A - Papers appearing in refereed journals
Chen, L., Zhang, J., Redmile-Gordon, M. A., Nie, G. and Wang, Q. 2019. Soil Characteristics Overwhelm Cultivar Effects on the Structure and Assembly of Root-Associated Microbiomes of Modern Maize. Pedosphere. 29 (3), pp. 360-373.
|Authors||Chen, L., Zhang, J., Redmile-Gordon, M. A., Nie, G. and Wang, Q.|
Modern breeding primarily targets crop yield traits and is likely to influence root-associated microbiomes, which play significant roles in plant growth and health. The relative importance of soil and cultivar factors in shaping root-associated microbiomes of modern maize (Zea mays L.) remains uncertain. We conducted a pot experiment in a controlled environment using three soils (Mollisol, Inceptisol, and Ultisol) and four contrasting cultivars, Denghai 605, Nonghua 816, Qiaoyu 8, and Zhengdan 958, which are widely planted in China. We used 16S rRNA gene amplicon sequencing to characterize the bacterial communities in the bulk soil, rhizosphere, and endosphere. Our results showed that the four cultivars had different shoot biomass and root exudate total organic carbon and organic acid contents. The microbiomes in the bulk soil, rhizosphere, and endosphere were different. We observed apparent community divergence between soils rather than cultivars, within which edaphic factors substantially contributed to microbiome variation. Moreover, permutational multivariate analysis of variance corroborated significant contributions of soil type but not cultivar on the root-associated microbiome structure. Differential abundance analysis confirmed that each soil presented a distinct root microbiome, while network analysis indicated different co-occurrence patterns of the root microbiome among the three soils. The core root microbiome members are implicated in plant growth promotion and nutrient acquisition in the roots. In conclusion, root-associated microbiomes of modern maize are much more controlled by soil characteristics than by cultivar root exudation. Our study is anticipated to help improve breeding strategies through integrative interactions of soils, cultivars, and their associated microbiomes.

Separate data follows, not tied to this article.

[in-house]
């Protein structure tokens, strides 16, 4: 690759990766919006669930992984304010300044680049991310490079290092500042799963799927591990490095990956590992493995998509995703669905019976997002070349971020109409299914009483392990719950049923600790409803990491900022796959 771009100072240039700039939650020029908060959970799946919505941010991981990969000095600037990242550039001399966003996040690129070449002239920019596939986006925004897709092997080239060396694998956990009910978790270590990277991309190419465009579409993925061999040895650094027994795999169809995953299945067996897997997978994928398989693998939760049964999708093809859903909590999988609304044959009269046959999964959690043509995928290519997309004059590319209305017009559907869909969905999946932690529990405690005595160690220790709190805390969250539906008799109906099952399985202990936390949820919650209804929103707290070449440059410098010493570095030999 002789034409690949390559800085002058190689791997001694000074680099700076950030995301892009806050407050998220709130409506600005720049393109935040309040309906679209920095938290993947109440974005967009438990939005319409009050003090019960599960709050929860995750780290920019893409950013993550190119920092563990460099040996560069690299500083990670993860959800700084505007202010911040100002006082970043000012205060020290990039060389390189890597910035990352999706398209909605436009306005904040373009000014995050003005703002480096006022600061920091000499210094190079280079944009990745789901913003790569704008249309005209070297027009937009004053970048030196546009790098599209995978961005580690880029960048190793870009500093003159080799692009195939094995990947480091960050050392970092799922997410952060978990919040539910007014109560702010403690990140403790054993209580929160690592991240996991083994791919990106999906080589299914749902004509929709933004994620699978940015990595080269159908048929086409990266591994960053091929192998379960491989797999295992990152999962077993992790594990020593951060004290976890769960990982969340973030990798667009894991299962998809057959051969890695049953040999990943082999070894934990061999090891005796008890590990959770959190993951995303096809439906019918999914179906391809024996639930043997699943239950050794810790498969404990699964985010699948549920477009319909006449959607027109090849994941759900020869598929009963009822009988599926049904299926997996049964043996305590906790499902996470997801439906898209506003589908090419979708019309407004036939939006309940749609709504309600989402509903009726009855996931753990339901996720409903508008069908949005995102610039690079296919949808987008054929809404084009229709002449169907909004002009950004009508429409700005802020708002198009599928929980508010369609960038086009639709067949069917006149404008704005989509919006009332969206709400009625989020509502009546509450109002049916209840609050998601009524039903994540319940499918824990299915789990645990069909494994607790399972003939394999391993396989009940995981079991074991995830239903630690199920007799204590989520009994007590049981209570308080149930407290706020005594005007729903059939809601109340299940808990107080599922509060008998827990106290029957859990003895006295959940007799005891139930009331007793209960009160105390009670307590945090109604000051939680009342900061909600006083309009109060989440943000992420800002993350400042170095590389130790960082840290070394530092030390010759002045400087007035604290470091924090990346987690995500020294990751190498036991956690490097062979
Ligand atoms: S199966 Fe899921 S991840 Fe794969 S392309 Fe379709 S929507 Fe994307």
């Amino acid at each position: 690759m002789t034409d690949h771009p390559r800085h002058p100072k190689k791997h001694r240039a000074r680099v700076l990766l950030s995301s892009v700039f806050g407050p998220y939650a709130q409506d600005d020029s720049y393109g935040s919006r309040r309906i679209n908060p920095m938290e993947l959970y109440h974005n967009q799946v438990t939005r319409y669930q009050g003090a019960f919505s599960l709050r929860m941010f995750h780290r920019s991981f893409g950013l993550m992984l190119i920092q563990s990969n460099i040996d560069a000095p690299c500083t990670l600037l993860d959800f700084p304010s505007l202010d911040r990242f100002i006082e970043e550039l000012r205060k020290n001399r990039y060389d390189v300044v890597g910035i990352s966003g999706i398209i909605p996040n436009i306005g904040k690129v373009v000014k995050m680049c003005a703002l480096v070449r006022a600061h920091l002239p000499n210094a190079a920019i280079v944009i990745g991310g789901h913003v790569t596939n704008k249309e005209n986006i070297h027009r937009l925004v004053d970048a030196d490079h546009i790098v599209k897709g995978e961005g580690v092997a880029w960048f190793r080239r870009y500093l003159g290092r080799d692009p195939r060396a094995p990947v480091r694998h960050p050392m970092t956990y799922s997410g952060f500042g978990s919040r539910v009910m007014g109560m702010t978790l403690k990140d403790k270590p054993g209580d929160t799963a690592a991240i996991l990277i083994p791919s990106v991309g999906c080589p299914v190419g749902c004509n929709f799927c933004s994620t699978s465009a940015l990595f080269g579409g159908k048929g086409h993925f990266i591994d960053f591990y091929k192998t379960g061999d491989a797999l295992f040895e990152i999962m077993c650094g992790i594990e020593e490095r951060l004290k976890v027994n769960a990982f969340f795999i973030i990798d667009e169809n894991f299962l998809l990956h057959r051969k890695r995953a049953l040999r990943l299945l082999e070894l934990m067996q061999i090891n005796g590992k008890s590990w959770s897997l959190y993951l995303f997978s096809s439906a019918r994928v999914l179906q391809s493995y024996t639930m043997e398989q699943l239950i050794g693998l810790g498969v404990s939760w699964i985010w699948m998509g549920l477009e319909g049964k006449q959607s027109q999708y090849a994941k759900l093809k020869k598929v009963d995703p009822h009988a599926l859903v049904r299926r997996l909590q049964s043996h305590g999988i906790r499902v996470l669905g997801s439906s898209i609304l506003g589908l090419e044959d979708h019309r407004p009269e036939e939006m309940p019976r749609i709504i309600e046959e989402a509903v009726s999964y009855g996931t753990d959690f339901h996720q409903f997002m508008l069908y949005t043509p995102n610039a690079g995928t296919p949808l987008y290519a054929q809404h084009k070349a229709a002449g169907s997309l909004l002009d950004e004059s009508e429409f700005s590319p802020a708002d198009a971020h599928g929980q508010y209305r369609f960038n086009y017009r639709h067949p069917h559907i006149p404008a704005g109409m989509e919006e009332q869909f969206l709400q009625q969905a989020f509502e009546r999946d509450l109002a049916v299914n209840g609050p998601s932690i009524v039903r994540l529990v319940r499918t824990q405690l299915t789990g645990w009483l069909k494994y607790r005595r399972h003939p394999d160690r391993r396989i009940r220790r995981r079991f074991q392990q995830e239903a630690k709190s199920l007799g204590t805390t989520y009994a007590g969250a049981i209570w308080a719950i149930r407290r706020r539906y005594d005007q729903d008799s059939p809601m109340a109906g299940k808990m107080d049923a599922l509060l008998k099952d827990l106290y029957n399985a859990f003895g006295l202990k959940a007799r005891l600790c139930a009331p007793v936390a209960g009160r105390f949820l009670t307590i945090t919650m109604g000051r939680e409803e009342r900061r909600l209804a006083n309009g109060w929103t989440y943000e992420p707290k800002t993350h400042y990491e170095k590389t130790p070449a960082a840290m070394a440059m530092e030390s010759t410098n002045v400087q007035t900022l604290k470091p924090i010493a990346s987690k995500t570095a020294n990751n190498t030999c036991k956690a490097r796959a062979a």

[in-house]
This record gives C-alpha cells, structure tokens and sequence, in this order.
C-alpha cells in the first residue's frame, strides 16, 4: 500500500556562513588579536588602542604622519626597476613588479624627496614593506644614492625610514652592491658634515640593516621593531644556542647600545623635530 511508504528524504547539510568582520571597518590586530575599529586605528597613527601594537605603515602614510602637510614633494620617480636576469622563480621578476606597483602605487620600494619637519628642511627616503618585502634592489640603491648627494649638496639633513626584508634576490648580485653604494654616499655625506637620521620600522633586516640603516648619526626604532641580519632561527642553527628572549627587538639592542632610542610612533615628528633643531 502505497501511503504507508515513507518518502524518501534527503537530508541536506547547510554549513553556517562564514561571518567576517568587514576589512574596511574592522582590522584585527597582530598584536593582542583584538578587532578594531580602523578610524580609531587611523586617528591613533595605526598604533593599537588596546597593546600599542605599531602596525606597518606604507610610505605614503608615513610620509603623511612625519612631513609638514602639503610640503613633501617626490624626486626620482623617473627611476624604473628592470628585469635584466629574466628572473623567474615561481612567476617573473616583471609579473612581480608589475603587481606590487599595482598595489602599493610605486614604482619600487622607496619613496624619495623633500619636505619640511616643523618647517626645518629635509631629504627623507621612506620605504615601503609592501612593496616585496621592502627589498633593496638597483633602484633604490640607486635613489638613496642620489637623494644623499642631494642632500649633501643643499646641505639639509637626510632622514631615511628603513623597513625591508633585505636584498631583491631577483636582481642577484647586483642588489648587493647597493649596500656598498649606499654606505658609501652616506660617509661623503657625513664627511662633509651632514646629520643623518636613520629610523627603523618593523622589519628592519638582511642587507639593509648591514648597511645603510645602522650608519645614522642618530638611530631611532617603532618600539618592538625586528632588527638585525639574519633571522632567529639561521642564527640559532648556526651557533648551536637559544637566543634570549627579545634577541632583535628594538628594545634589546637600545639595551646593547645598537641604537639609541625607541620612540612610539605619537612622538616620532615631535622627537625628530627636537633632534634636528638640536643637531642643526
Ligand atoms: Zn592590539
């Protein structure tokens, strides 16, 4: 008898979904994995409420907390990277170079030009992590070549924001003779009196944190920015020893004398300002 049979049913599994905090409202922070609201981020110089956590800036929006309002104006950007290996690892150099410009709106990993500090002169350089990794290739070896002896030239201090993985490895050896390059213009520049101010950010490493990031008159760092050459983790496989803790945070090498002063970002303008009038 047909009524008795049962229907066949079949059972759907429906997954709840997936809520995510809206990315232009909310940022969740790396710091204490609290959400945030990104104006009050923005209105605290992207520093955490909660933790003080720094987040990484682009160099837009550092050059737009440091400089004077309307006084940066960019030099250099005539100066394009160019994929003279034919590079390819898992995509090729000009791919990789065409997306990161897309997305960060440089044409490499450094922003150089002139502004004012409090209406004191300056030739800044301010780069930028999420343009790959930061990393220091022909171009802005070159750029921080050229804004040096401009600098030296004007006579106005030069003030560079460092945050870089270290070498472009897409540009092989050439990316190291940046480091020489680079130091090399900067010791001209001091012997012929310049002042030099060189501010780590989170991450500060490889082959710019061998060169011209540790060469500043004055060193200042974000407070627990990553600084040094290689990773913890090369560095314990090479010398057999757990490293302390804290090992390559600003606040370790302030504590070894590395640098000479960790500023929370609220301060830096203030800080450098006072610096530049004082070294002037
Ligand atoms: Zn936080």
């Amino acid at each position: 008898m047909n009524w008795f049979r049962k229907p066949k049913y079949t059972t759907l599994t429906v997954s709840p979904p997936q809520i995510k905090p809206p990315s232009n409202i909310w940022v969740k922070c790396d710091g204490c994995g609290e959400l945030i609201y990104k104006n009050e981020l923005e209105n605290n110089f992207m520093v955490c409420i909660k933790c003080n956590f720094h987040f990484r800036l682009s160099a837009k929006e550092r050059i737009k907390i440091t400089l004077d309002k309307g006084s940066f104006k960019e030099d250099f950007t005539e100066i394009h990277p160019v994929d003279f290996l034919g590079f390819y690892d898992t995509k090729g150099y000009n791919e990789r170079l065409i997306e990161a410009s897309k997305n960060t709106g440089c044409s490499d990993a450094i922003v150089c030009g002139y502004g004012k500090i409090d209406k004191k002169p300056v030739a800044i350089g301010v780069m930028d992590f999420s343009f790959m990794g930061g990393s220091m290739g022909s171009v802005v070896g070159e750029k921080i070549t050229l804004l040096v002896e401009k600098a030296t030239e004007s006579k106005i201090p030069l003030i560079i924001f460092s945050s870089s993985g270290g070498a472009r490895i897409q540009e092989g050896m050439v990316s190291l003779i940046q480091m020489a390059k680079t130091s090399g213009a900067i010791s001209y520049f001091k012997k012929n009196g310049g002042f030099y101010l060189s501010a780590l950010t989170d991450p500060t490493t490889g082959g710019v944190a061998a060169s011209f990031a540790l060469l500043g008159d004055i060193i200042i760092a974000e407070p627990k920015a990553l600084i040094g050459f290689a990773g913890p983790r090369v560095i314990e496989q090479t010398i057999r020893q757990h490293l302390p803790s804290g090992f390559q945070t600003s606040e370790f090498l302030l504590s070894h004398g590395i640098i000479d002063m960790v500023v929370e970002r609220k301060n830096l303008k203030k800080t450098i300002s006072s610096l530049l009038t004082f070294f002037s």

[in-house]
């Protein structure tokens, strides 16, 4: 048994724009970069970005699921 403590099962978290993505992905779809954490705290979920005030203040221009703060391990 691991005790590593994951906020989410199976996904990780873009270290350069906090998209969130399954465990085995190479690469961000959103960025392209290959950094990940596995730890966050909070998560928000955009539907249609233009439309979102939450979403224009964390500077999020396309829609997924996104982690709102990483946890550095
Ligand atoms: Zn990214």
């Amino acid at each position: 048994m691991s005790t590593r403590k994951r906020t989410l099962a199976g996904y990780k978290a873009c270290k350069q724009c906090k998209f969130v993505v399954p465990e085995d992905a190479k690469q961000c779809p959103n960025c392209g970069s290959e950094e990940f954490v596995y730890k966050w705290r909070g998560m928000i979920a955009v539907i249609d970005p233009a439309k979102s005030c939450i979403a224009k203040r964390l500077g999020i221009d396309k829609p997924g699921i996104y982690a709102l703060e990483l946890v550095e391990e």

|Keywords||amplicon sequencing; edaphic properties; endosphere; indigenous microbes; rhizosphere; root exudation|
|Year of Publication||2019|
|Journal citation||29 (3), pp. 360-373|
|Digital Object Identifier (DOI)||doi:10.1016/S1002-0160(17)60370-9|
|Open access||Published as non-open access|
|Online||18 Apr 2018|
|Publication process dates|
|Accepted||18 Apr 2018|
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